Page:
A young man nervously explains to his girlfriend that there’s somebody else in his life. His twin sister suddenly pops out from under his sweater: she’s been living there because it reminds her of the embryonic sac they once happily shared. The girlfriend (played by a middle-aged man) wails: “I can’t deal with this kind of thing again!”
It’s a scene that would have done absurdist playwright Ionesco proud. And yet, like most improvisation performance, as soon as it’s done, it disappears into the ether, or at least into the rafters of Montreal Improv’s tiny theatre space, leaving no record behind.
The scene was part of The Haunt, a weekly evening of long-form narrative improv and one of the many regular shows to play at Montreal Improv, the two-venue school and theatre on the Main.
Referring to improv’s ephemeral nature, renowned Kids in the Hall member Kevin McDonald says: “I think about that all the time. The sketches we did in TV, they live forever. But with improv, you create something that dies every night.”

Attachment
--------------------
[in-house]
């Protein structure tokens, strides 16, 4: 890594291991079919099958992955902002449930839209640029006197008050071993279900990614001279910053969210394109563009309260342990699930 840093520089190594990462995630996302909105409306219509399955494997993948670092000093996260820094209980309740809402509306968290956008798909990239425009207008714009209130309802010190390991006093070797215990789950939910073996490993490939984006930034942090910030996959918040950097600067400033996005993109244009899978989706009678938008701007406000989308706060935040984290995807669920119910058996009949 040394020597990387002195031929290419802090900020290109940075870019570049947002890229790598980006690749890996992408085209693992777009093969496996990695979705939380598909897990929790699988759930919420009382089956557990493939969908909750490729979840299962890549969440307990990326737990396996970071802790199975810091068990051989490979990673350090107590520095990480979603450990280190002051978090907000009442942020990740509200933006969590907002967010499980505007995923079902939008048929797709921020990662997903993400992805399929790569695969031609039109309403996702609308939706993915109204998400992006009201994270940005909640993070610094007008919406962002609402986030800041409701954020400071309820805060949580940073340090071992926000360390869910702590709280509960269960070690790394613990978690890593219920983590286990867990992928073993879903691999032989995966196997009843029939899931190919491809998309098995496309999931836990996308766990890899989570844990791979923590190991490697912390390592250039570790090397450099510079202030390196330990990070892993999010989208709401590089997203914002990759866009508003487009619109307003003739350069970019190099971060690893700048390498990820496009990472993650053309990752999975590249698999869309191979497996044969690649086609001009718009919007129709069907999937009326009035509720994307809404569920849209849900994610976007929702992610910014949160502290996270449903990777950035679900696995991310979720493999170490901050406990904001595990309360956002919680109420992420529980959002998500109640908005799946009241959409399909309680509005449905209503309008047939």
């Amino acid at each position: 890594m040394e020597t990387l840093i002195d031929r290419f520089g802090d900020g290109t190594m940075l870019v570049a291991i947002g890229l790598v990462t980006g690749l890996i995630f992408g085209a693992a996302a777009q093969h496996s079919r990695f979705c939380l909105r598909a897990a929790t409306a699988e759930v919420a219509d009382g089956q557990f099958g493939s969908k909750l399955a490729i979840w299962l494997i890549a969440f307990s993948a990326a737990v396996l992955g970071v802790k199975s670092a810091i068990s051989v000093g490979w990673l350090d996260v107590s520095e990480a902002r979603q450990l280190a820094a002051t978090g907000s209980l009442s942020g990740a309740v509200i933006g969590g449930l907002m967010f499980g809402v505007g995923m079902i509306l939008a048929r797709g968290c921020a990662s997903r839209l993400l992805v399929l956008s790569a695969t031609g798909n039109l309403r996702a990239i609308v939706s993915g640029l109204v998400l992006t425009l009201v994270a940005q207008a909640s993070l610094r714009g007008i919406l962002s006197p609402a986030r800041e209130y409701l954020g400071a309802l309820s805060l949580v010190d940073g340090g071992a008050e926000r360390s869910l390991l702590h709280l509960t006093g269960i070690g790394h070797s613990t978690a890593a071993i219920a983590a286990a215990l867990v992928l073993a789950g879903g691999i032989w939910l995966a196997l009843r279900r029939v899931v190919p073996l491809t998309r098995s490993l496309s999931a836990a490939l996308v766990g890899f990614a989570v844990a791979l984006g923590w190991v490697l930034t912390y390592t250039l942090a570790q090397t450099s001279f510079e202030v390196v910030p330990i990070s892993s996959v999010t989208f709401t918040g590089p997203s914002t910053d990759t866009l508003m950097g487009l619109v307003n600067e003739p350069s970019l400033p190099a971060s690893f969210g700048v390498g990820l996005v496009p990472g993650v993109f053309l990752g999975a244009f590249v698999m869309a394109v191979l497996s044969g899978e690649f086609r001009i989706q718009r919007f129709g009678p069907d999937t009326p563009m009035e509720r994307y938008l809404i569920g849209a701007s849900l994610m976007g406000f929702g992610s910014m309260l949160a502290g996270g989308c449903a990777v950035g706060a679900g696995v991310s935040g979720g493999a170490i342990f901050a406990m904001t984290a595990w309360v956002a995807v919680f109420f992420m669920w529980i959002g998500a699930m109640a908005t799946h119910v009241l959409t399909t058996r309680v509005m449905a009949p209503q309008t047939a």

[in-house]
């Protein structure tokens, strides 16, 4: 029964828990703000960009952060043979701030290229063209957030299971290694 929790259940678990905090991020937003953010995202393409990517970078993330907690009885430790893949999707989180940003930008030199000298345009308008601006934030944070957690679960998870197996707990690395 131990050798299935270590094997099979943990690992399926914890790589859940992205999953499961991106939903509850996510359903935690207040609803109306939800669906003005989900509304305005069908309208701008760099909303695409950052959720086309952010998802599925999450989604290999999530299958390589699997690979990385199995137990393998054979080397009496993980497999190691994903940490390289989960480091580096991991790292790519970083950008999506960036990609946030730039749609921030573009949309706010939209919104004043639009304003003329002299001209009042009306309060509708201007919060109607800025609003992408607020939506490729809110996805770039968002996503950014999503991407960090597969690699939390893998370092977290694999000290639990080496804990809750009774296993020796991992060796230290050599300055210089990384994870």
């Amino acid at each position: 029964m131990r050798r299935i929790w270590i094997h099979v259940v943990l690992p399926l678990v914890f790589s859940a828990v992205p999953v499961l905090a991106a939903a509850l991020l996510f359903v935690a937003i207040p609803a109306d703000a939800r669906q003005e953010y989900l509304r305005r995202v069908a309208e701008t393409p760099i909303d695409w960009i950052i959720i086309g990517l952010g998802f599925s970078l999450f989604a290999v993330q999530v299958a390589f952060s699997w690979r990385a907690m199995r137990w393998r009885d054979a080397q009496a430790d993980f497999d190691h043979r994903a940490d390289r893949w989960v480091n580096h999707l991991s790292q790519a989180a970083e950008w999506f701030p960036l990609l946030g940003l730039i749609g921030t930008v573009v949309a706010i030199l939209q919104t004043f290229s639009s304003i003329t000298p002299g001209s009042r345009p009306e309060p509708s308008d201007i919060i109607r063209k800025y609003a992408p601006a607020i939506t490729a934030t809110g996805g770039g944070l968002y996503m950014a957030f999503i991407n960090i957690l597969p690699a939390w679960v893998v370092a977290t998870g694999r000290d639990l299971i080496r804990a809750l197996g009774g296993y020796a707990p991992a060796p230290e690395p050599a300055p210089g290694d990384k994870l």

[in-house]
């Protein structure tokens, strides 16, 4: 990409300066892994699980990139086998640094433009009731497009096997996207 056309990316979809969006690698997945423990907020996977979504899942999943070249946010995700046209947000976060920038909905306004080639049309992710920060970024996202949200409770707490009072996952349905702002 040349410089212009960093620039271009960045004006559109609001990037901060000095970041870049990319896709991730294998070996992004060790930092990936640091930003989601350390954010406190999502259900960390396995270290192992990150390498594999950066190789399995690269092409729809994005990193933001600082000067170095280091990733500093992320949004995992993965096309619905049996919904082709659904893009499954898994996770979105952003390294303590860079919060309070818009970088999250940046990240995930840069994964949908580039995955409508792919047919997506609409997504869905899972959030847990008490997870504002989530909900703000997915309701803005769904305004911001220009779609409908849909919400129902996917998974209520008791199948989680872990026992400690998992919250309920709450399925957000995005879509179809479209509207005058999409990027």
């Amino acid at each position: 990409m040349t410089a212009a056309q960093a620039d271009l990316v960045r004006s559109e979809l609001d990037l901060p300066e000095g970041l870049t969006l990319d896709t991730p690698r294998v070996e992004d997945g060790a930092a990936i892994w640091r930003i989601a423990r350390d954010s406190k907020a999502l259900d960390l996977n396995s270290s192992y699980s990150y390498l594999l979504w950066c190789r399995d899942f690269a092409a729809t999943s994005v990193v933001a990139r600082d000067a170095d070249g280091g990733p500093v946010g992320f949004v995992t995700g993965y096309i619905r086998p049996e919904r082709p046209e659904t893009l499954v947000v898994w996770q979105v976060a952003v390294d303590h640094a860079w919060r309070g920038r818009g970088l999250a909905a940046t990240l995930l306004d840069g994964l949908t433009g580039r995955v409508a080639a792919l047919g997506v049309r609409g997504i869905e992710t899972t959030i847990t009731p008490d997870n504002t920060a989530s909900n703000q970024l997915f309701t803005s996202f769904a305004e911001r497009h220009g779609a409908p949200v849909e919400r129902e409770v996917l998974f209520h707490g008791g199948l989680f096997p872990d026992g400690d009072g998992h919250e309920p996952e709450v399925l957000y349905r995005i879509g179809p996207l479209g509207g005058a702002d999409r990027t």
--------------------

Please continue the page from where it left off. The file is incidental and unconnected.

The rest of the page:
By “dies,” of course, McDonald isn’t referring to a comedian’s flop-sweat fail. As evidenced by the aforementioned sketch, as well as by McDonald’s own participation in a recent show at Montreal Improv, this by-the-seat-of-the-pants form is often the funniest show in town. Another Montreal Improv product, Precinct: An Improvised Cop Comedy, was one of scores of comedy shows in last year’s Montreal Fringe festival but was the only one that had me literally weeping with laughter.
Link to Full Article at Montreal Gazette
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